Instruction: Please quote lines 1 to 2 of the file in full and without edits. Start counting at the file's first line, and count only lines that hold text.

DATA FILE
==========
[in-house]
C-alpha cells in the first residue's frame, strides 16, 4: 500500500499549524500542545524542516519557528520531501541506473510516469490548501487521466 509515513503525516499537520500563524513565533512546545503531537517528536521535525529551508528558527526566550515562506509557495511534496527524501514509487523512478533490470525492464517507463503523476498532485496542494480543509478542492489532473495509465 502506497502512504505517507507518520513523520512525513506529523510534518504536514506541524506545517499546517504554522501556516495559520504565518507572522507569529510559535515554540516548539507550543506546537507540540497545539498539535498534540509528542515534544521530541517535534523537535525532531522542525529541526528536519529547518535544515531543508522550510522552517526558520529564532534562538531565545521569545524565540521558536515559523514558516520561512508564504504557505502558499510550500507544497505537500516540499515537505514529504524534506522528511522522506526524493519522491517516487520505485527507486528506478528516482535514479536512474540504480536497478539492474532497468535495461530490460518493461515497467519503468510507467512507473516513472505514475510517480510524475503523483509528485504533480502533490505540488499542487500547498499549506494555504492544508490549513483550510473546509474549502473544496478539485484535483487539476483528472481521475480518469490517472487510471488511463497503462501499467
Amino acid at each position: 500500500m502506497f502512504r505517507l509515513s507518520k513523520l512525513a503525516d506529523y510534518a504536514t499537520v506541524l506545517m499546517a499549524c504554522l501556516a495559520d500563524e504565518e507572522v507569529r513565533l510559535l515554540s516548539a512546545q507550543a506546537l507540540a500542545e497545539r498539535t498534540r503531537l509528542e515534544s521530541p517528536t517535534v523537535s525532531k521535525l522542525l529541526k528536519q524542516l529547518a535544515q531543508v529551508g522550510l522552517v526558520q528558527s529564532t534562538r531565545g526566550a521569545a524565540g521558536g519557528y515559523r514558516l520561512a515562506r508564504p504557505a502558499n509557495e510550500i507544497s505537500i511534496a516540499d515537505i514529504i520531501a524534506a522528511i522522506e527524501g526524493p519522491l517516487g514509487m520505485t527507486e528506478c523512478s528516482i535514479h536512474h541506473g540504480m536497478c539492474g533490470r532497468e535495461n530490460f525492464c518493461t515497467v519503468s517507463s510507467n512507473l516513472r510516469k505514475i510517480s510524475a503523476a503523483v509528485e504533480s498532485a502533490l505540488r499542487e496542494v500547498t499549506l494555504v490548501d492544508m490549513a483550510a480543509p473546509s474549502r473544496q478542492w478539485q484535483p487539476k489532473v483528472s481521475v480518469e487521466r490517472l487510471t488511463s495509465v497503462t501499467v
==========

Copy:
[in-house]
C-alpha cells in the first residue's frame, strides 16, 4: 500500500499549524500542545524542516519557528520531501541506473510516469490548501487521466 509515513503525516499537520500563524513565533512546545503531537517528536521535525529551508528558527526566550515562506509557495511534496527524501514509487523512478533490470525492464517507463503523476498532485496542494480543509478542492489532473495509465 502506497502512504505517507507518520513523520512525513506529523510534518504536514506541524506545517499546517504554522501556516495559520504565518507572522507569529510559535515554540516548539507550543506546537507540540497545539498539535498534540509528542515534544521530541517535534523537535525532531522542525529541526528536519529547518535544515531543508522550510522552517526558520529564532534562538531565545521569545524565540521558536515559523514558516520561512508564504504557505502558499510550500507544497505537500516540499515537505514529504524534506522528511522522506526524493519522491517516487520505485527507486528506478528516482535514479536512474540504480536497478539492474532497468535495461530490460518493461515497467519503468510507467512507473516513472505514475510517480510524475503523483509528485504533480502533490505540488499542487500547498499549506494555504492544508490549513483550510473546509474549502473544496478539485484535483487539476483528472481521475480518469490517472487510471488511463497503462501499467